Designers on Dark Mode: “I can’t see it going anywhere”

The latest iOS update came with a Dark Mode feature for iPhones and native apps, which inverts screen displays, from black writing on a white background to white writing on a black background. The feature has become popular with users, with claims that it is better for your eyes and that it can also save battery life. Is Dark Mode a passing fad, and should designers work with it in mind?

“Some people swear by it, some people hate it, but ultimately now people have the choice, I can’t see Dark Mode going anywhere. Developers should be capitalising on this freedom of having different modes now that users have been freed from the traditional paper white display, not being stubborn and maintaining the old ways.

Though it should be driven by rationale behind what is genuinely better for the user — such as more readable, lower contrast in low light — not just by what fits with the brand guidelines.”

Jo Barnard, founder of Morrama


“Though Dark Mode appears to be a new trend, it has roots in the early days of computing. The first operating systems used a Dark Mode system with green-on-black monitors. Dark mode was favoured because it’s highly accessible. The contrast causes less fatigue on a user’s eyes than a conventional white background. Today, most developers still use Dark Mode settings for this reason.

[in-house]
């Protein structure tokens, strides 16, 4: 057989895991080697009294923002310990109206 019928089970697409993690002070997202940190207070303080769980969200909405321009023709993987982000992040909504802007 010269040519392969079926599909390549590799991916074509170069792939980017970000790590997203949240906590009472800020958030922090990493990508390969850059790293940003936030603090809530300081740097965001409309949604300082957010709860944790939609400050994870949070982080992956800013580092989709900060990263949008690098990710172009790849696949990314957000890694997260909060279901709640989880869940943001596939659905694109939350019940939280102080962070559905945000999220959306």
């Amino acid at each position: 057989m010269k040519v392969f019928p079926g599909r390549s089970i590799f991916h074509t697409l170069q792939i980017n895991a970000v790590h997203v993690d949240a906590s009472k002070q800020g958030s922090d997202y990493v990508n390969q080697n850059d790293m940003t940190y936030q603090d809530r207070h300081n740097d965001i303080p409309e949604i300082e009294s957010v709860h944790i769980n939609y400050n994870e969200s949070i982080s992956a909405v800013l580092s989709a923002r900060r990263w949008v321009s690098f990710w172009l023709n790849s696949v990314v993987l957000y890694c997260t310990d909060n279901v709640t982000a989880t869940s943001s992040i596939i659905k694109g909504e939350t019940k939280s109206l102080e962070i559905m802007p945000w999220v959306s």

As digital design continues to mature, designers are iterating based on what’s best for the user not only in terms of UX, but holistically. The influx of Dark Mode is a sign that designers are beginning to value the role of cognitive improvements in good design. For service tools like an email interface or a news feed — anything the user will engage with for long stretches of time, Dark Mode will help ease the strain on the eyes. In the future, I expect we’ll see more operative systems switch automatically between dark and light based on the lighting conditions of your environment.”

Francesco Bertelli, design director at Work & Co

“I think it is a case of jumping on the bandwagon and you’ve got to ask yourself why? There are some contexts where dark mode can be useful as it allows content to stand out while the surrounding UI recedes into the background. This works for the likes of Spotify and Netflix. However, for text heavy experiences, it hurts. It is harder to read and causes visual distortion for many people.

The key benefits come in low light conditions (but most phones have inbuilt features to deal with these conditions) and from an accessibility perspective. For certain visual impairments, such as cataracts dark mode ensures content can be viewed without the need for colour invert.”

Louise Croft Baker, director of The UX agency

“As someone who has been using clumsy third-party Dark Mode add-ons before the feature became natively integrated into many products, I don’t think it’s a fad. It offers purely functional benefits such as increasing battery life for devices with OLED displays through to psychological benefits like reducing the amount of sleep-disrupting blue light emitted to our eyes in the later hours of the day.